Talking about the reasons that might lead to a surge in synthetic diamonds, Ganz noted that a lack of sustainable supplies of rough may also push diamond cutters toward the production of synthetic diamonds.

Conflict diamonds were one of the most talked about topics at the congress that not only caught attention of the participants but is also of considerable concern to the members of the downstream market and the consumers.

The US Ambassador Gillian Milovanovic, Chair of the Kimberley Process, noted in her address that the KP needs to discuss and eventually adopt a new definition of the term ‘conflict diamond’. “There should be a definition that applies clearly and predictably to every participant, and one that ensures that KP Certification Scheme assurances correspond to the evolving expectations of consumers, " she stated.

Milovanovic then went into greater detail with respect to the process toward a new, updated definition.

"As I see it, as Chair, in cases where there is concern that a conflict is diamond-related, the goal would be to objectively assess the situation in conjunction with the relevant country. If the conflict does not fit the definition the issue would be closed. If the conflict does fit the definition, the approach would be to assist and resolve, not punish, and the KP would seek to help the country to rectify the situation. Only if these efforts are exhausted and the problem persists would a limitation on the right to issue a KP certificate for rough diamonds originating at the concerned site be considered. The purpose is not to punish or exclude, but first to help a country with a problem to find solutions to fix that problem and only as a last resort move towards limitations on the issuance of KP certificates. All along, we ensure that it is the stakeholders in the diamond sector, from producing countries to manufacturing countries to all elements of industry and civil society, who are focused on making the decisions that affect the KP and the rough diamond supply chain," she stated.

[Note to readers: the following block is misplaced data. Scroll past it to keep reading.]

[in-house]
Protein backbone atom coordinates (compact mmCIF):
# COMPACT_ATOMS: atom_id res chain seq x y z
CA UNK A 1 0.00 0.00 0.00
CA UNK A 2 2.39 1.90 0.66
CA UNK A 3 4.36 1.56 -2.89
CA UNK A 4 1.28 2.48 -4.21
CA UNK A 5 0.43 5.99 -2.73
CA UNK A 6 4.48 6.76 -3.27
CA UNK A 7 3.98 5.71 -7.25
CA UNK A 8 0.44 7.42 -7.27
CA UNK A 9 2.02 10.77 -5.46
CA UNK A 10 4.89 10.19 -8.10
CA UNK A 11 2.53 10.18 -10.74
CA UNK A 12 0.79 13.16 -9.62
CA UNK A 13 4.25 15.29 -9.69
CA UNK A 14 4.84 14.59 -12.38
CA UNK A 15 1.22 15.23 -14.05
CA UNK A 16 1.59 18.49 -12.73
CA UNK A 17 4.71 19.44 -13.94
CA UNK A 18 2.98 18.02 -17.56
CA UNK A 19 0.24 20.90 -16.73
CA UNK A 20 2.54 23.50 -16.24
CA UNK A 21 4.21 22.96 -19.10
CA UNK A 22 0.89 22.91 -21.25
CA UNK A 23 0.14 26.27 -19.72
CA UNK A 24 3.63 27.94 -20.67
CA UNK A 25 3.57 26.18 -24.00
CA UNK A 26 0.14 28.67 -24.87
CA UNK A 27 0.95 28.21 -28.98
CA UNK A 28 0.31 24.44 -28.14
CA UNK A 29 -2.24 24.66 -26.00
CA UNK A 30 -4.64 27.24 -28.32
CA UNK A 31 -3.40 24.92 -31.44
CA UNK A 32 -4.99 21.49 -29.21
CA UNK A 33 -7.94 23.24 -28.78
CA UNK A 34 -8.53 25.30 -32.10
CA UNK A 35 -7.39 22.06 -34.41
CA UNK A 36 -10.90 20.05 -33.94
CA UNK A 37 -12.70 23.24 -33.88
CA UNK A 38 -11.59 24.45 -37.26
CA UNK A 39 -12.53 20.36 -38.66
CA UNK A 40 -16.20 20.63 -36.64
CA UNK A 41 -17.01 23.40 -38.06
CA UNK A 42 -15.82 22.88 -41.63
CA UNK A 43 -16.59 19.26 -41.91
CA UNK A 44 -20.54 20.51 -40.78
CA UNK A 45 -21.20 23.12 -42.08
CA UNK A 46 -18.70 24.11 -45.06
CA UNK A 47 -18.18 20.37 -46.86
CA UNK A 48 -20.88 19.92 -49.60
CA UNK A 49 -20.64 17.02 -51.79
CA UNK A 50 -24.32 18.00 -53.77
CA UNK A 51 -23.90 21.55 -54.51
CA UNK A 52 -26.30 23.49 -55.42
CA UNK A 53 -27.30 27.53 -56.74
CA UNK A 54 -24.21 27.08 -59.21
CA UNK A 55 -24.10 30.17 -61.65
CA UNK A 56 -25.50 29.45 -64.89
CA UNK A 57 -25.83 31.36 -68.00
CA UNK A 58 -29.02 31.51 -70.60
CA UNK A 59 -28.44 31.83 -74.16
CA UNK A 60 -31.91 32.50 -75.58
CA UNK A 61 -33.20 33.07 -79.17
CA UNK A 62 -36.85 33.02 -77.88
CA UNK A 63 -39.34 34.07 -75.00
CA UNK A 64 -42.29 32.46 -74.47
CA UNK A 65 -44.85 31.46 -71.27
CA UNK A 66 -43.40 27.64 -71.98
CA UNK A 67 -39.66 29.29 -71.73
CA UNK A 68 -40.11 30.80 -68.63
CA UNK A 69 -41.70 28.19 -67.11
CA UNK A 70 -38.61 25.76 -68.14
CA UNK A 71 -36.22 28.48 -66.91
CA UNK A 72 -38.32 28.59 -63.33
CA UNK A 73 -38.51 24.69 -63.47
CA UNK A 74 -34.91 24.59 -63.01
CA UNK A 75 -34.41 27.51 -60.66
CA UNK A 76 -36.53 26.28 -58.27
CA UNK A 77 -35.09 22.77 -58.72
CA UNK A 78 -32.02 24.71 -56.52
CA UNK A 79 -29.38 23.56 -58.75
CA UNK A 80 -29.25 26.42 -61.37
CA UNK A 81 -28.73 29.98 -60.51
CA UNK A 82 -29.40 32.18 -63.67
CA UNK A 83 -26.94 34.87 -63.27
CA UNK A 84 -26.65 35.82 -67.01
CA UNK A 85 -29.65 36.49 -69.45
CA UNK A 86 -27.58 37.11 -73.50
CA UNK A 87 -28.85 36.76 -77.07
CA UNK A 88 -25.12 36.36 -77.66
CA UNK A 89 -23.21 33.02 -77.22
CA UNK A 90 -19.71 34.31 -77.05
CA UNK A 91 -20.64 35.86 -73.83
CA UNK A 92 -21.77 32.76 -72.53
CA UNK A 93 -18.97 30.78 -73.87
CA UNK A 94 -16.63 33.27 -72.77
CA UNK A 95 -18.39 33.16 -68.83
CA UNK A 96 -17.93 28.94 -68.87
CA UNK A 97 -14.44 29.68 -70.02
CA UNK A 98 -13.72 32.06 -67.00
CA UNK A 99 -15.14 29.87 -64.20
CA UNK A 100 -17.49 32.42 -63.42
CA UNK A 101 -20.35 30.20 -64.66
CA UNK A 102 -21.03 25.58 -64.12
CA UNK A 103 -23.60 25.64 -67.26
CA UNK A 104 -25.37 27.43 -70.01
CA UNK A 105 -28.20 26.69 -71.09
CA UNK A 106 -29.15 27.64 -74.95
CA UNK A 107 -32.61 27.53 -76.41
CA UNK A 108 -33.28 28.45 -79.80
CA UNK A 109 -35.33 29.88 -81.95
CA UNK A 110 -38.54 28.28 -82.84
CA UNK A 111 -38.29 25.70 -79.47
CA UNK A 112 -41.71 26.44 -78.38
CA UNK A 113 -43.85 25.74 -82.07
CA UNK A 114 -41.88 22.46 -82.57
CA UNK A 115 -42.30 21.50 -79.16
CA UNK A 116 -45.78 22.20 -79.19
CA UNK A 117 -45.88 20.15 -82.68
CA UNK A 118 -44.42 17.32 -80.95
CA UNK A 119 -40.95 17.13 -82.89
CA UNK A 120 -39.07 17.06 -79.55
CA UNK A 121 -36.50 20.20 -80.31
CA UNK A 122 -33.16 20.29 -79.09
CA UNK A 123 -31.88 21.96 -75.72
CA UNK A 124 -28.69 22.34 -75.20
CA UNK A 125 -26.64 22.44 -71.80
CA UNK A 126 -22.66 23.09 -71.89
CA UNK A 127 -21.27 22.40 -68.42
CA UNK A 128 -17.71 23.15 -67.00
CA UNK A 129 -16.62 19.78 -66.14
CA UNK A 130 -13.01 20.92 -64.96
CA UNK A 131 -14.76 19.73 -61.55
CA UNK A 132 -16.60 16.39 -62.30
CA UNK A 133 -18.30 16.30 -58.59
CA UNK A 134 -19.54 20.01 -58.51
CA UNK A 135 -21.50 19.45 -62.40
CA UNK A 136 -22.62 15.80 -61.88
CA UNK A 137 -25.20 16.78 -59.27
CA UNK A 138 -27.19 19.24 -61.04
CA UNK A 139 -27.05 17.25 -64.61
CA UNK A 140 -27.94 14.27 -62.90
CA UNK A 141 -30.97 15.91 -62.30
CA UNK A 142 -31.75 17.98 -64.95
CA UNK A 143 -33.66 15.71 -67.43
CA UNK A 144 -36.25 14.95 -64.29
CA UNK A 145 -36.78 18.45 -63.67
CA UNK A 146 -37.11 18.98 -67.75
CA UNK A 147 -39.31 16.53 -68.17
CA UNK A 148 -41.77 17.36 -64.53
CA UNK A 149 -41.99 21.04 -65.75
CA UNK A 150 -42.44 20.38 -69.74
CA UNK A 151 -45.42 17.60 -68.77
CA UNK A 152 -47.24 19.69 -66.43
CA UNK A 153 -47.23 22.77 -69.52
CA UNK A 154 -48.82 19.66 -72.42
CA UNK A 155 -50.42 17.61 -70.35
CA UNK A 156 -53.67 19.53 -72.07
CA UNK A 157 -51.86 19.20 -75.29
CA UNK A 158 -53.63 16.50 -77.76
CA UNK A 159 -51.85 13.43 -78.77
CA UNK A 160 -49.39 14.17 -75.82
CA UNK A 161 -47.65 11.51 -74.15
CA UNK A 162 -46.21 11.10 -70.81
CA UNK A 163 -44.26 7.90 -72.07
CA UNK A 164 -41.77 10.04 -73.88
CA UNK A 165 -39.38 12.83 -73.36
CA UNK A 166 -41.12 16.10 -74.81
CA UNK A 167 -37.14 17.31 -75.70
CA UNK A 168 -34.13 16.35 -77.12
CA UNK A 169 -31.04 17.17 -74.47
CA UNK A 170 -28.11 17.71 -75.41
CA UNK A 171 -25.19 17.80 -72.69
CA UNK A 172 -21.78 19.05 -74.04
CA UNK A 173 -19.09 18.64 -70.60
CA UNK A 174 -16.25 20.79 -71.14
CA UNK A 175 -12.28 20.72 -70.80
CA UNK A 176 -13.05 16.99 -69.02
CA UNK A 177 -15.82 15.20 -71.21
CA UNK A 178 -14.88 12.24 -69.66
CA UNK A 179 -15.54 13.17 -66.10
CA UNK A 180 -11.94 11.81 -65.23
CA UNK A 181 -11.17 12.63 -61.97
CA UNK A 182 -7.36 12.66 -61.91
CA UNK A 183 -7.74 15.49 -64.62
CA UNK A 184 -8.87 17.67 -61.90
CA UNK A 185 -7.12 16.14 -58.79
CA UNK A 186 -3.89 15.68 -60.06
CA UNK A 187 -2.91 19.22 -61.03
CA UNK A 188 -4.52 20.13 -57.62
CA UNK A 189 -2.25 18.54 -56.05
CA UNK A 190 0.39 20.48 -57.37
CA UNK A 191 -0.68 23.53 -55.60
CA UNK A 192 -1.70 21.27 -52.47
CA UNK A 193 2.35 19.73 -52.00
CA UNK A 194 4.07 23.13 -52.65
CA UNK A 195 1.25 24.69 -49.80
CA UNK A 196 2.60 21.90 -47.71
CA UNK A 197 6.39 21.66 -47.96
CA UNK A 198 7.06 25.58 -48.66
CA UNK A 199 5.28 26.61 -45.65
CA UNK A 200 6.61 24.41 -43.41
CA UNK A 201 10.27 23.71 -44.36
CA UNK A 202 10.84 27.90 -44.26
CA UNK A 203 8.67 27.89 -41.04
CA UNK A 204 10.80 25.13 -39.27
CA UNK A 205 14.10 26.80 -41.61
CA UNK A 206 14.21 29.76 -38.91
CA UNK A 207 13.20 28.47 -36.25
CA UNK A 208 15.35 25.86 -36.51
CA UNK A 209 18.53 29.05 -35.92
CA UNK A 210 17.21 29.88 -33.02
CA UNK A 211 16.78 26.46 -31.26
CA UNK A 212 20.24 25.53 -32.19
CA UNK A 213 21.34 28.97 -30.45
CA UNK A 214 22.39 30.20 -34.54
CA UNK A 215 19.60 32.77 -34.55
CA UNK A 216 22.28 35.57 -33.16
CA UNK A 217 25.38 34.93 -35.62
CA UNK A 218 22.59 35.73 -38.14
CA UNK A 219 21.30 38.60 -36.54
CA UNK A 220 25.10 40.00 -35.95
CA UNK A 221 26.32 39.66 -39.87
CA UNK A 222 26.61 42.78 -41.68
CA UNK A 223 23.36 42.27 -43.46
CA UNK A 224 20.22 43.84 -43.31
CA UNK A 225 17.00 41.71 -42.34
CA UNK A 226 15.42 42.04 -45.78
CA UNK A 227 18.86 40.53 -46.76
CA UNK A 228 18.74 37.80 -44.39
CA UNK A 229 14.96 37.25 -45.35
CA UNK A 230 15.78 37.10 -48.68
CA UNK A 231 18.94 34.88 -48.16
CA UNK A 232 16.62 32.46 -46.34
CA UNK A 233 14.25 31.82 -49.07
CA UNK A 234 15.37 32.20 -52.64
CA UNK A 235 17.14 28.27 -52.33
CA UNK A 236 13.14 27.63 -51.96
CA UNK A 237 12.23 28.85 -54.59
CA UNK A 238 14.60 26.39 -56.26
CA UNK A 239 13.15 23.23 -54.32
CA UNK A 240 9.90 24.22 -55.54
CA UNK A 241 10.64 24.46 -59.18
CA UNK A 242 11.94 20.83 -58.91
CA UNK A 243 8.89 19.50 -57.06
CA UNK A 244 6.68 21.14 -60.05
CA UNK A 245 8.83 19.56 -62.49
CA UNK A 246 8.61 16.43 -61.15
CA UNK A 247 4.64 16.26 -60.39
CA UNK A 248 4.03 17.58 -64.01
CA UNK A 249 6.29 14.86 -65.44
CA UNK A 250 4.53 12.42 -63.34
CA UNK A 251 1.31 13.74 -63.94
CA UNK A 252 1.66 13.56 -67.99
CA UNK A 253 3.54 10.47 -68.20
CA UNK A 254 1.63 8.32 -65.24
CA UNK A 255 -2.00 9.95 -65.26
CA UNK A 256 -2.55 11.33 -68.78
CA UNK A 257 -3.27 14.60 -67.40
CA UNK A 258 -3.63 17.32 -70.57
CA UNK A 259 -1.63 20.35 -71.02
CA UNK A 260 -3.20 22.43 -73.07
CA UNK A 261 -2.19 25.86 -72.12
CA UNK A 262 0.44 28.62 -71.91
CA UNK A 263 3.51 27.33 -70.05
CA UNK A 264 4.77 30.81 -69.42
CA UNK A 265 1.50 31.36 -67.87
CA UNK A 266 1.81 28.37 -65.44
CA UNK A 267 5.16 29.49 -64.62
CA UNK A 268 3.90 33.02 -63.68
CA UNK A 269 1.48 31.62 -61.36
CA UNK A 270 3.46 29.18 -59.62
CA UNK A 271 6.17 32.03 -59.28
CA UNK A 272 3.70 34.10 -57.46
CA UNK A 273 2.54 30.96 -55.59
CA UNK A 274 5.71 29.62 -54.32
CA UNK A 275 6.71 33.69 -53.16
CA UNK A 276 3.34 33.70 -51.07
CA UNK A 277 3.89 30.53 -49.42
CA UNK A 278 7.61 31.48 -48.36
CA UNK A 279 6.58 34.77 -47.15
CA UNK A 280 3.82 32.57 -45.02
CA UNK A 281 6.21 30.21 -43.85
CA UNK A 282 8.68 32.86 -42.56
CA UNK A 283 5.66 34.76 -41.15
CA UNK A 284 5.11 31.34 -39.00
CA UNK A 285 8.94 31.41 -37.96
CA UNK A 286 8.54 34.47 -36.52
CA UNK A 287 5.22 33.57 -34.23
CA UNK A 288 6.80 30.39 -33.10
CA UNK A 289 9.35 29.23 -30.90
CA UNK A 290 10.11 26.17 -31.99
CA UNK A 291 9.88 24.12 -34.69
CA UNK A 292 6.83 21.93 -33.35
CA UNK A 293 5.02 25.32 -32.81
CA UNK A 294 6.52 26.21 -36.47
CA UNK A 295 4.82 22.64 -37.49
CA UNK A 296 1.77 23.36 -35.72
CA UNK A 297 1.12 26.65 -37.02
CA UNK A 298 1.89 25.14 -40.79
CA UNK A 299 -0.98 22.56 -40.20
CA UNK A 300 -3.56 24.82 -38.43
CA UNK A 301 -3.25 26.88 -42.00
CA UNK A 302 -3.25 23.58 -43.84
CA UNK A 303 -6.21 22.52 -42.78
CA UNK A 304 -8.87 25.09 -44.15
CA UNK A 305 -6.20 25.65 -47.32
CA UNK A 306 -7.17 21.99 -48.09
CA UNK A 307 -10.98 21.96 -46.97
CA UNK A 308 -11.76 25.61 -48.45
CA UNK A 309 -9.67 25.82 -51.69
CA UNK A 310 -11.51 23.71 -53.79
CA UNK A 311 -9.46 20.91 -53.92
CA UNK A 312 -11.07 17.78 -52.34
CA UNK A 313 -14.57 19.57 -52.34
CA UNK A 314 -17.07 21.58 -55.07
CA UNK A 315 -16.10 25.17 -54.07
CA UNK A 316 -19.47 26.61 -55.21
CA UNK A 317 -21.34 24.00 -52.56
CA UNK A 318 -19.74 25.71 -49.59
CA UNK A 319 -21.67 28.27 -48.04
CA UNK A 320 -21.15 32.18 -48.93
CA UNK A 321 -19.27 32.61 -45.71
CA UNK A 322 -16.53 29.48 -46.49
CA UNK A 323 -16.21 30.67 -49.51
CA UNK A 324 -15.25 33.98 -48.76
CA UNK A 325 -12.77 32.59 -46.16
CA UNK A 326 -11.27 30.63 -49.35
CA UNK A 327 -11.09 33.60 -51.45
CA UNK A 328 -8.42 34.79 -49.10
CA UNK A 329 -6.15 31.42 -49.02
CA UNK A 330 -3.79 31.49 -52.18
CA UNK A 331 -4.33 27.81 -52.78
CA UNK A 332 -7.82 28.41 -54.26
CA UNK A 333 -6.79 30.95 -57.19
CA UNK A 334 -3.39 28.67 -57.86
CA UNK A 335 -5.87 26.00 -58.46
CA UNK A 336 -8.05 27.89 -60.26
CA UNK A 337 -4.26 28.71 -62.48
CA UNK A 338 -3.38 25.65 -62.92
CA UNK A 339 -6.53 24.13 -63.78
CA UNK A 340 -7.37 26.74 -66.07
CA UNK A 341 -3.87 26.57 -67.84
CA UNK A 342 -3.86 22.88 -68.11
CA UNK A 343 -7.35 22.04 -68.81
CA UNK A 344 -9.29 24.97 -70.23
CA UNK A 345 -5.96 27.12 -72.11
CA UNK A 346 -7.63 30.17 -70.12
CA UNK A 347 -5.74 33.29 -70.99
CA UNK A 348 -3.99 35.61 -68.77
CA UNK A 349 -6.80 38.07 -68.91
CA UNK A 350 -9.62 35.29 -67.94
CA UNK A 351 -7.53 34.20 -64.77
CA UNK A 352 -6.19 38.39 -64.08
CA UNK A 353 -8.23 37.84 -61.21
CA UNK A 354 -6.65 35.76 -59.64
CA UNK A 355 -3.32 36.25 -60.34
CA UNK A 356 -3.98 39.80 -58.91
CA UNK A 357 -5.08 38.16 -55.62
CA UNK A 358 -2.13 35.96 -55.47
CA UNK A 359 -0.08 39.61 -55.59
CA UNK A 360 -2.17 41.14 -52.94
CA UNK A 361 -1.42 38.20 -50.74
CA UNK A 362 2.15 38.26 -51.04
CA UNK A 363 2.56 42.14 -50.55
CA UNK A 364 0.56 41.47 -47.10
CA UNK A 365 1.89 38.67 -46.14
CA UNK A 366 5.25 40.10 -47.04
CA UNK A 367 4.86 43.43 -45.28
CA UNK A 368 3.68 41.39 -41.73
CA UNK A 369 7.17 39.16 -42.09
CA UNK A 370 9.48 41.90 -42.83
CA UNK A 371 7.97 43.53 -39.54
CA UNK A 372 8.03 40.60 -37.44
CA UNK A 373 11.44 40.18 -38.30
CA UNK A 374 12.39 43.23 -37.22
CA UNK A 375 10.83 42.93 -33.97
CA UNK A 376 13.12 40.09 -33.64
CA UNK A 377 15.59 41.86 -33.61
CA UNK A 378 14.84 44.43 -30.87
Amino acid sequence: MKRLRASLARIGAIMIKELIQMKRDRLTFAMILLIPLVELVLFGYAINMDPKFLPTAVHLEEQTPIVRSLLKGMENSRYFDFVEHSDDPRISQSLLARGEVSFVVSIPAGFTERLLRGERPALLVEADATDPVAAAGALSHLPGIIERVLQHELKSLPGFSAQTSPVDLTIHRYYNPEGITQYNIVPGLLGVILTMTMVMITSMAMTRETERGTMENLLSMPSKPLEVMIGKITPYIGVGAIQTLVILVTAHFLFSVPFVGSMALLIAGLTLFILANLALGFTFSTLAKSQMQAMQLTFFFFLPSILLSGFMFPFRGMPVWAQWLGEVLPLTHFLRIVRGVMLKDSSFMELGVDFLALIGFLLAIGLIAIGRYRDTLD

"Leaving specific proposals aside, the important thing to focus on is that evolution and change are necessary. Sooner or later, institutions that do not have the capacity to change are doomed to irrelevance and businesses that fail to keep pace with the market will suffer as a result," Milovanovic said. The KP plenary is taking place while this issue of Diamond World is being printed. Surely, we will report more in detail on this issue in our next issue.